President Biden paid an unannounced visit Monday to Ukraine's capital, offering a huge show of support for the country the U.S. and its allies have helped to hold out during. Mr. Biden spent about six hours in Kyiv, much of it with Ukrainian President Volodymyr Zelenskyy, whom he promised unwavering backing and another tranche of American weapons.
"You know, one year later, Kyiv stands. Ukraine stands," Mr. Biden said while there. "Democracy stands. America stands with you and the world stands with you. Kyiv has captured a part of my heart."
Mr. Biden's visit to the region, which was to see him meet later in the day with other European leaders in Poland, comes as the world prepares to mark a full year since Russian President Vladimir Putin launched his full-scale invasion of Ukraine — and amid concerns first publicized over the weekend by America's top diplomat thatto bolster its assault.
On Monday, the U.S. announced $460 million in new support for Ukraine, including $450 million worth of arms and equipment and $10 million for emergency assistance to maintain Ukraine's energy infrastructure, according to a State Department official.
The president made the final decision to go ahead with the trip following a huddle in the Oval Office and by phone with key national security officials on Friday, White House officials said on a call with reporters after the president had left Kyiv.
The Russiansthat Mr. Biden would be traveling to Kyiv some hours before his departure for "deconfliction" purposes, national security adviser Jake Sullivan said.
White House officials stressed to reporters that a visit from a U.S. president to an active war zone is particularly challenging when the U.S. has no military presence on the ground.
"This was a historic visit, unprecedented in modern times to have the president of the United States visit the capital of the country where the United States military does not control the critical infrastructure," Sullivan said. That required a coordinated effort from officials across the U.S. government to make it a "manageable" level of risk, Sullivan said. The president was fully briefed on each stage of the trip and the risks involved.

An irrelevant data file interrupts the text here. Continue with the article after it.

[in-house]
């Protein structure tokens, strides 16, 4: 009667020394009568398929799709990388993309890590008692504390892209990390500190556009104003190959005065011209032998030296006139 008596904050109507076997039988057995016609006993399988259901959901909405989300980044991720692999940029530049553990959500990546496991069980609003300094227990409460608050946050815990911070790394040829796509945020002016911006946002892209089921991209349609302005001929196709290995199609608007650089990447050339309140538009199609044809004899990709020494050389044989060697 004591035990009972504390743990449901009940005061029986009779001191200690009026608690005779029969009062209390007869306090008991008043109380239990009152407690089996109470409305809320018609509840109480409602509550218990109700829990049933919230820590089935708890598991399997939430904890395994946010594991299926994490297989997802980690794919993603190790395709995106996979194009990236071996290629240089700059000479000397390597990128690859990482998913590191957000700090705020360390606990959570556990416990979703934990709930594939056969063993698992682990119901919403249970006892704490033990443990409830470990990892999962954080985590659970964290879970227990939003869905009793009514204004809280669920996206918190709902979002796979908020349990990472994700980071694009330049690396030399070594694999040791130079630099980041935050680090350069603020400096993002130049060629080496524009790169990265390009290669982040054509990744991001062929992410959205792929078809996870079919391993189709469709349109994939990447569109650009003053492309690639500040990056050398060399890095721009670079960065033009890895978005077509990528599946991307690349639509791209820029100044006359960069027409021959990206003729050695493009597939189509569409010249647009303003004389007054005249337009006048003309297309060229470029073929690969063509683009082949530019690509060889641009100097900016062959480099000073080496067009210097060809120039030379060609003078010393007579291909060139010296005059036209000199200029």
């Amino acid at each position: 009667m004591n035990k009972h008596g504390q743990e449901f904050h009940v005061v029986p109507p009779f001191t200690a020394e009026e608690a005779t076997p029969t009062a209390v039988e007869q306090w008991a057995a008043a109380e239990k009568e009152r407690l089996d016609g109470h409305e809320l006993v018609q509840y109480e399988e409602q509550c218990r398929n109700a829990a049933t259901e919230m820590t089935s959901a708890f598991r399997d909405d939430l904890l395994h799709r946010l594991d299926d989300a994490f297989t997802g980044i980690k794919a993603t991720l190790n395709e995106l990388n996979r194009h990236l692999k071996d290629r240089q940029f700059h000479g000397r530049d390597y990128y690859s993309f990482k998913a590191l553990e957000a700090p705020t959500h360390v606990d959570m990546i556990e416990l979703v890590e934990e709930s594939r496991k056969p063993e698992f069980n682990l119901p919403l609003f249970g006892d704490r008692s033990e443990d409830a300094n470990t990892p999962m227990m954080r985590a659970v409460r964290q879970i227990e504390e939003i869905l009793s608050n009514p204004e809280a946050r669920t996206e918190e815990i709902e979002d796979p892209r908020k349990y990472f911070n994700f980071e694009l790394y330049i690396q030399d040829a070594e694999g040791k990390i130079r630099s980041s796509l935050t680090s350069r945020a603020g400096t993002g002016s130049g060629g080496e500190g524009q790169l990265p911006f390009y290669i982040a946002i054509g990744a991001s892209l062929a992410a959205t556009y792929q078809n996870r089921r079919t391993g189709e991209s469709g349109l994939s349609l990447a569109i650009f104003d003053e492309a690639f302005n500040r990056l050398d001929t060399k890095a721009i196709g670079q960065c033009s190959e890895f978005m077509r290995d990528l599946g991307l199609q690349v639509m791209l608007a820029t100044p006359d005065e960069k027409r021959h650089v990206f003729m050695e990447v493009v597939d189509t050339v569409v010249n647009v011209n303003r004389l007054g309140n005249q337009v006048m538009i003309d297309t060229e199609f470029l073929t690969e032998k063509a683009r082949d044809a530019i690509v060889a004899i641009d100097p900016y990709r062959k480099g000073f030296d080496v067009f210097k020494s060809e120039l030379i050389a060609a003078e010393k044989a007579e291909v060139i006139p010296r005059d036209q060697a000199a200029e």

Mr. Biden traveled with a very small group of his closest aides, and was accompanied by only two journalists — a print reporter and a photographer, a much smaller journalistic footprint than the typical press pool that travels everywhere with the president. White House officials for now declined to describe the modes of transportation the president took to get to Kyiv.
The trip came just ahead of the one-year mark in the war. Putinand the beginning of a devastating aerial bombardment of Ukraine on Feb. 24, 2022. He sent tens of thousands of troops over the border in an attack that appeared aimed at quickly toppling Zelenskyy's Western-aligned government.
Putin's forces vastly outnumbered Ukraine's, and for months the Russians closed in on the capital city of Kyiv from several directions, illegally annexing Ukrainian territory as they went. Many expected Kyiv to fall within just days, but a year later, Ukraine is still locked in a fight for its survival.
Backed by most of the Western world — and crucially bolstered by U.S. and European weapons shipments that continue today — Zelenskyy's troops managed to turn the tide and start clawing back territory in the second half of last year.
What Putin refers to only as a "special military operation" largely stalled over the winter months, with both sides digging in along a front line that spans hundreds of miles through eastern Ukraine's industrial Donbas region, from the north to the south of the country.
"When Putin launched his invasion nearly one year ago, he thought Ukraine was weak and the West was divided. He thought he could outlast us. But he was dead wrong," Mr. Biden said in the statement released by the White House. "Today, in Kyiv, I am meeting with President Zelenskyy and his team for an extended discussion on our support for Ukraine. I will announce another delivery of critical equipment, including artillery ammunition, anti-armor systems, and air surveillance radars to help protect the Ukrainian people from aerial bombardments."